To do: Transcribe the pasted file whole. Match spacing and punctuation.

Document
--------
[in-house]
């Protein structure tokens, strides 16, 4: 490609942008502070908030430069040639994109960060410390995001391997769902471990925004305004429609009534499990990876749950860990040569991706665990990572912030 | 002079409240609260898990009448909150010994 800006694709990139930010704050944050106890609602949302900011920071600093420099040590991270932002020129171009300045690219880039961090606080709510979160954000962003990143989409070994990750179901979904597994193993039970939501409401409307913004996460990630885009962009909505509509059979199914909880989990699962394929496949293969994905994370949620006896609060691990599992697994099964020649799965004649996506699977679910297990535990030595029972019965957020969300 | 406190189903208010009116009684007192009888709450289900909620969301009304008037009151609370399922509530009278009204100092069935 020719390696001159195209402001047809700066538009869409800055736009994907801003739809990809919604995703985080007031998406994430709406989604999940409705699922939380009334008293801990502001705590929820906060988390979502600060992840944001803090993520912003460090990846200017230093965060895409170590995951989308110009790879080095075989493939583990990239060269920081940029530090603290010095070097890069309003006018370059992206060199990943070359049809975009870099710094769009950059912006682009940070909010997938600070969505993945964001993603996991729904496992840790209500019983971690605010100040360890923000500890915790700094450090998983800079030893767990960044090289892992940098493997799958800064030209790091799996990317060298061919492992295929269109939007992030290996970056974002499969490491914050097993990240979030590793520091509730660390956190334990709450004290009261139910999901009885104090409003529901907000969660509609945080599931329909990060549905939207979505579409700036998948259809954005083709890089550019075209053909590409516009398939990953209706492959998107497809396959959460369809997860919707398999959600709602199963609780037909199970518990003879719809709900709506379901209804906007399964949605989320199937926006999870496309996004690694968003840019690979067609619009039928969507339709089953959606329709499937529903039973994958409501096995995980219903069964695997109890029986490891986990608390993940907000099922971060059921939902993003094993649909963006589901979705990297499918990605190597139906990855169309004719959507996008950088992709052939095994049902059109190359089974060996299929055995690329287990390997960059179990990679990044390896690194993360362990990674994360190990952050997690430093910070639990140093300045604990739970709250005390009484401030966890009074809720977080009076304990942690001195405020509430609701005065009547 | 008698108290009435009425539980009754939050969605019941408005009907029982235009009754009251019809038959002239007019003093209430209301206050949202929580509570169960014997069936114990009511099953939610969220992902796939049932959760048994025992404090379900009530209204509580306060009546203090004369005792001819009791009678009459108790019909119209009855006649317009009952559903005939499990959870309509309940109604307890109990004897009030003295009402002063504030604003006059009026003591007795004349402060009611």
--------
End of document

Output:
[in-house]
């Protein structure tokens, strides 16, 4: 490609942008502070908030430069040639994109960060410390995001391997769902471990925004305004429609009534499990990876749950860990040569991706665990990572912030 | 002079409240609260898990009448909150010994 800006694709990139930010704050944050106890609602949302900011920071600093420099040590991270932002020129171009300045690219880039961090606080709510979160954000962003990143989409070994990750179901979904597994193993039970939501409401409307913004996460990630885009962009909505509509059979199914909880989990699962394929496949293969994905994370949620006896609060691990599992697994099964020649799965004649996506699977679910297990535990030595029972019965957020969300 | 406190189903208010009116009684007192009888709450289900909620969301009304008037009151609370399922509530009278009204100092069935 020719390696001159195209402001047809700066538009869409800055736009994907801003739809990809919604995703985080007031998406994430709406989604999940409705699922939380009334008293801990502001705590929820906060988390979502600060992840944001803090993520912003460090990846200017230093965060895409170590995951989308110009790879080095075989493939583990990239060269920081940029530090603290010095070097890069309003006018370059992206060199990943070359049809975009870099710094769009950059912006682009940070909010997938600070969505993945964001993603996991729904496992840790209500019983971690605010100040360890923000500890915790700094450090998983800079030893767990960044090289892992940098493997799958800064030209790091799996990317060298061919492992295929269109939007992030290996970056974002499969490491914050097993990240979030590793520091509730660390956190334990709450004290009261139910999901009885104090409003529901907000969660509609945080599931329909990060549905939207979505579409700036998948259809954005083709890089550019075209053909590409516009398939990953209706492959998107497809396959959460369809997860919707398999959600709602199963609780037909199970518990003879719809709900709506379901209804906007399964949605989320199937926006999870496309996004690694968003840019690979067609619009039928969507339709089953959606329709499937529903039973994958409501096995995980219903069964695997109890029986490891986990608390993940907000099922971060059921939902993003094993649909963006589901979705990297499918990605190597139906990855169309004719959507996008950088992709052939095994049902059109190359089974060996299929055995690329287990390997960059179990990679990044390896690194993360362990990674994360190990952050997690430093910070639990140093300045604990739970709250005390009484401030966890009074809720977080009076304990942690001195405020509430609701005065009547 | 008698108290009435009425539980009754939050969605019941408005009907029982235009009754009251019809038959002239007019003093209430209301206050949202929580509570169960014997069936114990009511099953939610969220992902796939049932959760048994025992404090379900009530209204509580306060009546203090004369005792001819009791009678009459108790019909119209009855006649317009009952559903005939499990959870309509309940109604307890109990004897009030003295009402002063504030604003006059009026003591007795004349402060009611």